When Buffett Was Right, but We Were Too Scared

Oct 31, 2013

When Buffett Was Right, but We Were Too Scared

DAVID WEIDNER

Just over five years ago, global financial institutions appeared on the verge of collapse and stocks were sinking, Warren Buffett wrote an op-ed in The New York Timesthat seemed, at that time, out of touch with the pulse of the market. He encouraged investors to buy. Buy? Mr. Buffett, then 78, appeared to finally have succumbed to a senior moment. Of course, it was great advice. Unfortunately, not enough of us followed it.“The financial world is a mess, both in the United States and abroad,” Mr. Buffett wrote. “Its problems, moreover, have been leaking into the general economy, and the leaks are now turning into a gusher. In the near term, unemployment will rise, business activity will falter and headlines will continue to be scary.”

But, he added, he was buying stocks for his personal account.

“A simple rule dictates my buying: Be fearful when others are greedy, and be greedy when others are fearful,” Mr. Buffett wrote. “And most certainly, fear is now widespread, gripping even seasoned investors.”

We all know what has transpired since. The Dow Jones Industrial Average has nearly doubled. It is up 88% and closed Tuesday at a record high of 15680. The S&P 500 Index has performed even better. It’s up 97% to above 1770.

Mr. Buffett was not only right – and right in a big way – about the buying opportunity. He was right about the fear. Most of us stayed fearful for too long.

After pouring an average of $404 billion annually into mutual funds through 2008, investors pulled $150 billion out in 2009, according to the Investment Company Institute.

Since Mr. Buffett told investors to buy, investors have pulled $309 billion from total equity funds and a whopping $448 billion from domestic equity funds, according to ICI.

But what’s alarming is the fear has persisted.

A survey released this week by asset manager BlackRock Inc.BLK +0.94% found that most Americans still are skittish when it comes to investing in anything. They keep 48% of their investible assets in cash, just 18% in stocks and 7% in bonds.

Now, there’s a feeling among investors that they’ve missed out. Thirty-six percent of respondents said they wished they had invested for retirement sooner.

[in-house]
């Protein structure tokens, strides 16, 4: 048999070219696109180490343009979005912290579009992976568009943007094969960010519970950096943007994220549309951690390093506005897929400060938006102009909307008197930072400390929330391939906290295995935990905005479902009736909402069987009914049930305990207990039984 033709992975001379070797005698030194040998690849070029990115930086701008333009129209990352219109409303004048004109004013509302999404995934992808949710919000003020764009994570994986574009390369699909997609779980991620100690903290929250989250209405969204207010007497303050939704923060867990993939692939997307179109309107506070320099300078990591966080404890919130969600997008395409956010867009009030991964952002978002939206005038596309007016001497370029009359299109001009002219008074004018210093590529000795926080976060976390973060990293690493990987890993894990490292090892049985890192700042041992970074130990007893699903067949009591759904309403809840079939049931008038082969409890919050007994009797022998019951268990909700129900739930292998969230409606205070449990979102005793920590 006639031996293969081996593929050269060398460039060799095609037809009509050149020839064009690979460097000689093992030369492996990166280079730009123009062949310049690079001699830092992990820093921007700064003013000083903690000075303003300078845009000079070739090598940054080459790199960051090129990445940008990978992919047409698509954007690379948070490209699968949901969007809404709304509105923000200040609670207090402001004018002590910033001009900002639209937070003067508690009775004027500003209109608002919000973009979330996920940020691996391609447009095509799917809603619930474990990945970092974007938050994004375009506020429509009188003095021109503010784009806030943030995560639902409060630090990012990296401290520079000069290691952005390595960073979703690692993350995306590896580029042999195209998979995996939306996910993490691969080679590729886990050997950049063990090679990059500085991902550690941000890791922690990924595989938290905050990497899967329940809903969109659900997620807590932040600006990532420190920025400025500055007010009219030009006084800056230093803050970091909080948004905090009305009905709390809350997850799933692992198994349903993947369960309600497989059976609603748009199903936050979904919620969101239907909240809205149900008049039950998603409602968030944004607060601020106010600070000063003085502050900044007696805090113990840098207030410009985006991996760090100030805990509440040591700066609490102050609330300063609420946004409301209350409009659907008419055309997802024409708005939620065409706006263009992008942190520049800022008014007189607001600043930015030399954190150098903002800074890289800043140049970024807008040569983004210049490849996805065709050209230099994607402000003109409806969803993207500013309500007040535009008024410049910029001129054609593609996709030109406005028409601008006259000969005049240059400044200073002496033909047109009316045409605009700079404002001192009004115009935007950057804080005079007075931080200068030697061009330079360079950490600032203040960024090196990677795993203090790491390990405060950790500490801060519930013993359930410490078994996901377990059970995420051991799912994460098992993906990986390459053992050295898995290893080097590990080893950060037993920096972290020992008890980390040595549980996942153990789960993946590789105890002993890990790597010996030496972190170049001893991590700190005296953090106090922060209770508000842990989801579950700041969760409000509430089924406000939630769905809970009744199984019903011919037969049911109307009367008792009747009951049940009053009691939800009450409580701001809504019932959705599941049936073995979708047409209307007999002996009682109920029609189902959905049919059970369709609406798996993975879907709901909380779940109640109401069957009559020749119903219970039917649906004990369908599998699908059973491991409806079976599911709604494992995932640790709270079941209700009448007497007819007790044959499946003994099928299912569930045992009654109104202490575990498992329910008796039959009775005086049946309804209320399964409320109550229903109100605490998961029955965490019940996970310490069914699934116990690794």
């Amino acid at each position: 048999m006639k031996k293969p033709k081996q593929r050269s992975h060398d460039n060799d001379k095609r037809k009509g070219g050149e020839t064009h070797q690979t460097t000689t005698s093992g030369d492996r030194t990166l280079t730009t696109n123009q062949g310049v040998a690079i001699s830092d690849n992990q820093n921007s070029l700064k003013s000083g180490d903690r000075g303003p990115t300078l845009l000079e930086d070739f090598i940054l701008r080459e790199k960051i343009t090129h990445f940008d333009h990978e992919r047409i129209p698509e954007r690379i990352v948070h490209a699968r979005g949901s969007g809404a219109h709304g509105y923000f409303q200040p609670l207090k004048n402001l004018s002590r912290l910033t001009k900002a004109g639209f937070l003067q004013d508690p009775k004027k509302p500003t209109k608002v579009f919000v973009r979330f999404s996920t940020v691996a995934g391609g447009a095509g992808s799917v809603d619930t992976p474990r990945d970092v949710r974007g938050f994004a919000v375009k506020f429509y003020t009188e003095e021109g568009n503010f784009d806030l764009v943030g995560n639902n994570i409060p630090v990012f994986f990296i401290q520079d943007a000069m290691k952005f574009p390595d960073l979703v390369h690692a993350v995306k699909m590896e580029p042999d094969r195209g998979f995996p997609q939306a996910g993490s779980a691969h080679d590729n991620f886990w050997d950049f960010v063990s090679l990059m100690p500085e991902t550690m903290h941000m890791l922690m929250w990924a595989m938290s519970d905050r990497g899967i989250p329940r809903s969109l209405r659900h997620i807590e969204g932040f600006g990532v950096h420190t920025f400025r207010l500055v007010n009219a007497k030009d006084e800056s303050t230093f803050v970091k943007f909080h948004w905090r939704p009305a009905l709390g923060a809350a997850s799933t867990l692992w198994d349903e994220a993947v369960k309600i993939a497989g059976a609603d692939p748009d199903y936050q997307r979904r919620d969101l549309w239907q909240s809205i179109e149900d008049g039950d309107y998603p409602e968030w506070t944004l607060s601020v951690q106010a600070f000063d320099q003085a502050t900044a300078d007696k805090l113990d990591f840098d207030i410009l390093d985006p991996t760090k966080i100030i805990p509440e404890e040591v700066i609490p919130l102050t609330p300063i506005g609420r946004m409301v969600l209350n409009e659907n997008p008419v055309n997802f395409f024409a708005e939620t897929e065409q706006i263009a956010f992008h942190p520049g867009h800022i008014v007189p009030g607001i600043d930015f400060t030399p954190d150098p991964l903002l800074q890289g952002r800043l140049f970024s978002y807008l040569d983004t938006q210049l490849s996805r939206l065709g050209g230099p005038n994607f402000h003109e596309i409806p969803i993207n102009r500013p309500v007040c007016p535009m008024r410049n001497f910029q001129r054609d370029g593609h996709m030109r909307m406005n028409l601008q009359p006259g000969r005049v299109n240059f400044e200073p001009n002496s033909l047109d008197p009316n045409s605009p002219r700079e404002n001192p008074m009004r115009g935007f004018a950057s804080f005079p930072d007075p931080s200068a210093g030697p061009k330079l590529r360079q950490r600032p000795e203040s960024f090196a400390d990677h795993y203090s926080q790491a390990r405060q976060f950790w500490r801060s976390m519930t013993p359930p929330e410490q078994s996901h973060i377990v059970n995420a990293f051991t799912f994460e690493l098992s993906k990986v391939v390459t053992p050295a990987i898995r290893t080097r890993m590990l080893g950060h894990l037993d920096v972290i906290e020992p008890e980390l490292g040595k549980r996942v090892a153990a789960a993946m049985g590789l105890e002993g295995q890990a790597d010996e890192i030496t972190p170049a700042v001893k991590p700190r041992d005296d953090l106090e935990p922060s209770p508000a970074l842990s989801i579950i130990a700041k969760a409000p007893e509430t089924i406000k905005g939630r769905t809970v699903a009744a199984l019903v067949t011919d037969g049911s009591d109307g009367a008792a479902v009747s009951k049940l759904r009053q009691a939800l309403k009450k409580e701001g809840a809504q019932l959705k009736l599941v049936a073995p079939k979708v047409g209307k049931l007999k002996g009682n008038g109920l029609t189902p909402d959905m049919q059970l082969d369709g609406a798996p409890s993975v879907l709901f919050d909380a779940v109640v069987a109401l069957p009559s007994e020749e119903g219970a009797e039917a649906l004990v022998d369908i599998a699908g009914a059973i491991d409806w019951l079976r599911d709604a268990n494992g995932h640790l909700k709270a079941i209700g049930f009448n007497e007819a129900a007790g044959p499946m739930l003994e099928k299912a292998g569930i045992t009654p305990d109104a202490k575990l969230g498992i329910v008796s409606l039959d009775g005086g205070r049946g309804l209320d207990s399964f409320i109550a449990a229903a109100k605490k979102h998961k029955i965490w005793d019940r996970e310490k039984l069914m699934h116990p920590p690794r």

Investors have come back this year, as the year-long rally suggests, but they’ve come back after most of the gains were made.

Investors so far this year have added $106 billion to equity funds, but it has hardly made up for the selling of the last three years. From August 2010 to August 2013, investors have pulled $195 billion from equity funds, according to ICI – and that includes recent buying.

There’s really only one conclusion to draw from this. Despite Mr. Buffett’s reputation as an “oracle” of investing, we don’t listen.

To be fair, there was plenty of evidence to ignore him. Less than six months after his advice was published, the S&P 500 fell another 24%. The Dow Jones Industrial Average sank 20%.

Even after the rally started slowly and surely thereafter, a series of events made stock investing appear dicey.

There was the Greek and European debt crisis. French, Cypriot and Italian bank crises. Falling home prices. The “flash crash” in May 2010. The federal government budget “sequestration.” There have been multiple stand-offs in Washington over the debt ceiling and, most recently, a government shutdown that put a kink in the recovery.

Yet none of these troubles really sank the broader market for an extended period of time. Volume was light in the markets, but what little action that was happening was predominantly buying.

For those few who heeded Mr. Buffett’s advice, it has been a very good five years.

For the rest of us, we were fearful when we should have been greedy.

About bambooinnovator
Kee Koon Boon (“KB”) is the co-founder and director of HERO Investment Management which provides specialized fund management and investment advisory services to the ARCHEA Asia HERO Innovators Fund (www.heroinnovator.com), the only Asian SMID-cap tech-focused fund in the industry. KB is an internationally featured investor rooted in the principles of value investing for over a decade as a fund manager and analyst in the Asian capital markets who started his career at a boutique hedge fund in Singapore where he was with the firm since 2002 and was also part of the core investment committee in significantly outperforming the index in the 10-year-plus-old flagship Asian fund. He was also the portfolio manager for Asia-Pacific equities at Korea’s largest mutual fund company. Prior to setting up the H.E.R.O. Innovators Fund, KB was the Chief Investment Officer & CEO of a Singapore Registered Fund Management Company (RFMC) where he is responsible for listed Asian equity investments. KB had taught accounting at the Singapore Management University (SMU) as a faculty member and also pioneered the 15-week course on Accounting Fraud in Asia as an official module at SMU. KB remains grateful and honored to be invited by Singapore’s financial regulator Monetary Authority of Singapore (MAS) to present to their top management team about implementing a world’s first fact-based forward-looking fraud detection framework to bring about benefits for the capital markets in Singapore and for the public and investment community. KB also served the community in sharing his insights in writing articles about value investing and corporate governance in the media that include Business Times, Straits Times, Jakarta Post, Manual of Ideas, Investopedia, TedXWallStreet. He had also presented in top investment, banking and finance conferences in America, Italy, Sydney, Cape Town, HK, China. He has trained CEOs, entrepreneurs, CFOs, management executives in business strategy & business model innovation in Singapore, HK and China.

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